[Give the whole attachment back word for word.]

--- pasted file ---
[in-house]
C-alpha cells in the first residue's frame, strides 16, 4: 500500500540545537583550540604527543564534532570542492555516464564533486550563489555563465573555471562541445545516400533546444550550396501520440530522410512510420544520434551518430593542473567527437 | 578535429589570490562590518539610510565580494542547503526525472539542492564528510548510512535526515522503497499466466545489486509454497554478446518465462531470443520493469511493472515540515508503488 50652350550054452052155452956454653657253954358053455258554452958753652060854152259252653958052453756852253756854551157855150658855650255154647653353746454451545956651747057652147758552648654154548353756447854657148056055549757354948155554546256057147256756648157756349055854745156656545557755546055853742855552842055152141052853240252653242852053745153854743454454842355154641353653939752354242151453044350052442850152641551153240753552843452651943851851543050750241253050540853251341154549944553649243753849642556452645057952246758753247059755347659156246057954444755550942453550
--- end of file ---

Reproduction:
[in-house]
C-alpha cells in the first residue's frame, strides 16, 4: 500500500540545537583550540604527543564534532570542492555516464564533486550563489555563465573555471562541445545516400533546444550550396501520440530522410512510420544520434551518430593542473567527437 | 578535429589570490562590518539610510565580494542547503526525472539542492564528510548510512535526515522503497499466466545489486509454497554478446518465462531470443520493469511493472515540515508503488 50652350550054452052155452956454653657253954358053455258554452958753652060854152259252653958052453756852253756854551157855150658855650255154647653353746454451545956651747057652147758552648654154548353756447854657148056055549757354948155554546256057147256756648157756349055854745156656545557755546055853742855552842055152141052853240252653242852053745153854743454454842355154641353653939752354242151453044350052442850152641551153240753552843452651943851851543050750241253050540853251341154549944553649243753849642556452645057952246758753247059755347659156246057954444755550942453550